A Music Therapist's New Year's Resolution

This time last year, I made a professional resolution as a music therapist.  I had just begun taking a class titled "Teaching Students with Autism" for my graduate studies and realized I was attempting to cram way too much into my sessions.  I didn't want one second of down time, just constant activity for an hour.  After doing some reading for the course (as well as some self-reflection), I realized this was not serving me or my clients well.  I was exhausted at the end of the hour, and my clients were twice as tired as I was.  By the end of the session, we weren't making real strides towards goals.  I'd burned all the fuel early.

I made a resolution to pace my sessions better and incorporate breaks.  An hour of solid work is hard for anyone.  It's harder for a child, especially when they're working on difficult therapeutic goals.  Add to that a diagnosis such as autism or ADHD, where focus of attention is often an issue, and you're simply asking for an unrealistic result.  The things we work on in therapy SHOULD be a stretch, otherwise we're not really making progress.  The difference was amazing.  My sessions were more efficient and I felt far less frazzled at the end of the hour.

This year my resolution is a lot different, but it's one I imagine most everyone in the special needs community goes through.  This year I'm resolving to always remember that progress towards therapeutic goals takes time.  I'm going to make a commitment to be patient and preserver alongside my clients.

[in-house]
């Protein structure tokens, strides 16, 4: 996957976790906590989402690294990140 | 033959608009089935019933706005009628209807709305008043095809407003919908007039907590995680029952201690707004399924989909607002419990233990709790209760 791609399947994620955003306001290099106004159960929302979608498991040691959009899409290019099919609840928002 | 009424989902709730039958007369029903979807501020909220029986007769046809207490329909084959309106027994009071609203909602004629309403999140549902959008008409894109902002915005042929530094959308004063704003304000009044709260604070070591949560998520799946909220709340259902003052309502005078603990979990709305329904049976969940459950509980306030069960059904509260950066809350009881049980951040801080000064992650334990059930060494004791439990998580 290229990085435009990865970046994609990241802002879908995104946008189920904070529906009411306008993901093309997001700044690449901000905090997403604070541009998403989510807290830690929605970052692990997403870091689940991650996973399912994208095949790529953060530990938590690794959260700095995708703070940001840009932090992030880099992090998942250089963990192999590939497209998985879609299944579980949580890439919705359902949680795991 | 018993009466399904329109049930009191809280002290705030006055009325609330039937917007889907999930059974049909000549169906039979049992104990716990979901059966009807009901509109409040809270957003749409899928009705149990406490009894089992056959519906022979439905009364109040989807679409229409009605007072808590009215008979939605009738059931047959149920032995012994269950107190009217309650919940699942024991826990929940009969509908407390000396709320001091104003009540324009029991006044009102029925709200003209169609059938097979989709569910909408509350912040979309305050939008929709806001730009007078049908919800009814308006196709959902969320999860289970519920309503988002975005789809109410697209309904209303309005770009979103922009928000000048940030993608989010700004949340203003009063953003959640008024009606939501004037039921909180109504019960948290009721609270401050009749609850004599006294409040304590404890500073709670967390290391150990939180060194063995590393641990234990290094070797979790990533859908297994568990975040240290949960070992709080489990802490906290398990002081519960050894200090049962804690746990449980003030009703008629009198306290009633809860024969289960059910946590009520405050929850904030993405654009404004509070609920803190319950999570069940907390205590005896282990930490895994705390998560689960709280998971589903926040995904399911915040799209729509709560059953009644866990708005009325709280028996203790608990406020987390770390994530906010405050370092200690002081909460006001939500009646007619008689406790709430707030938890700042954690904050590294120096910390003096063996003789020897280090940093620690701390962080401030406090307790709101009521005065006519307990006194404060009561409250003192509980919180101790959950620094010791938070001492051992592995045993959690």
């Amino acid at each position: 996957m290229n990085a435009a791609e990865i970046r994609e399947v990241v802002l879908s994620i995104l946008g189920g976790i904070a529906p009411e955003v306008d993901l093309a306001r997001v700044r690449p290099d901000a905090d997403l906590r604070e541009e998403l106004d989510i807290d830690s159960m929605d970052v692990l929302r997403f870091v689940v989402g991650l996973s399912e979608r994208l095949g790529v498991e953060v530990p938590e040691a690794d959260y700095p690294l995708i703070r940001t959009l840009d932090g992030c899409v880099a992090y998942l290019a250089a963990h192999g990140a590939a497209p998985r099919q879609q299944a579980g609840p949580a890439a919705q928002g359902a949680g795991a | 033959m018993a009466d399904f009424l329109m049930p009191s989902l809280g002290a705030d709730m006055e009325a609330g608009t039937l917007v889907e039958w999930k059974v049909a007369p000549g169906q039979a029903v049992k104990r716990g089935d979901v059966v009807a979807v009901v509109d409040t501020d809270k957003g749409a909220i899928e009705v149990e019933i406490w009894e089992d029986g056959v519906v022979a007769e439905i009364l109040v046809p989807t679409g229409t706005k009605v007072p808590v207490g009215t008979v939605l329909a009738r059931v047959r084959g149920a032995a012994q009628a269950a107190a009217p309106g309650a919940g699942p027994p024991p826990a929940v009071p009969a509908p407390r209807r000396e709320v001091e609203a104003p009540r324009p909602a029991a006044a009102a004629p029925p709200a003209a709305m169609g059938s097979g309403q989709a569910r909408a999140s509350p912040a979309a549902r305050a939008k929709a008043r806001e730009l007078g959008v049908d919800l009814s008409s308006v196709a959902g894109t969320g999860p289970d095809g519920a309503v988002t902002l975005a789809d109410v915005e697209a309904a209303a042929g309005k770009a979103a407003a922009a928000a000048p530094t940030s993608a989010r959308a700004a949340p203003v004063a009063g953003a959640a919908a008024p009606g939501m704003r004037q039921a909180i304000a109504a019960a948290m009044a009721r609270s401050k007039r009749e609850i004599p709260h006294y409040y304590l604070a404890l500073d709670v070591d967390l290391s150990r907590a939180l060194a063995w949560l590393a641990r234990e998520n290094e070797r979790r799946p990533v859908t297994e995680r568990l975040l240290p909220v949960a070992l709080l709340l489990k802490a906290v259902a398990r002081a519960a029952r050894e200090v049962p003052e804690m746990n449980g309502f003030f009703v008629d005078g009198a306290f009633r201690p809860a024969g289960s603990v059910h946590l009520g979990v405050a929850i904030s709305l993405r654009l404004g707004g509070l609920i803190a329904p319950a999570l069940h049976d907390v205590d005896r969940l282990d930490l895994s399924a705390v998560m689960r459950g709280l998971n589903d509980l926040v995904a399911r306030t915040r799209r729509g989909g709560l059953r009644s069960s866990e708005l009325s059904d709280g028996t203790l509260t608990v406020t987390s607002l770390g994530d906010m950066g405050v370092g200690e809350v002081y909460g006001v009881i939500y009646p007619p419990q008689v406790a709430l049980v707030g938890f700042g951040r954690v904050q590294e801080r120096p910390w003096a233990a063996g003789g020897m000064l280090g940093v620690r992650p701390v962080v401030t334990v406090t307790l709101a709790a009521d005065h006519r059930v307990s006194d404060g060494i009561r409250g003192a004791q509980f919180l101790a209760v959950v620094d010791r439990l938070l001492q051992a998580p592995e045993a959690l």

In some ways, I can be a Type A personality.  Namely in the way that I can't stand waiting in line.  I hate theme parks for that very reason.  I'll take a longer route while driving, as long as I avoid traffic and keep moving.  I can have a tendency to want results, and I want them now.

But that's just not how therapy works.  We're working on long term goals.  Our goals are written in 6-month intervals, and even then some of those goals remain on my clients' goal sheets for several periods.

They're making progress, it just takes time.  You don't go to spin class for an hour and come out 100 lbs lighter.

So in 2013, I'm going to remember to keep my eye on the big picture, and not get bogged down with any kind of small bump in the road on the way.  My clients show determination and hard work week in and week out, and I owe it to them to show the same kind of perseverance.

What are some of your resolutions for the new year?  Share them in the comments below!

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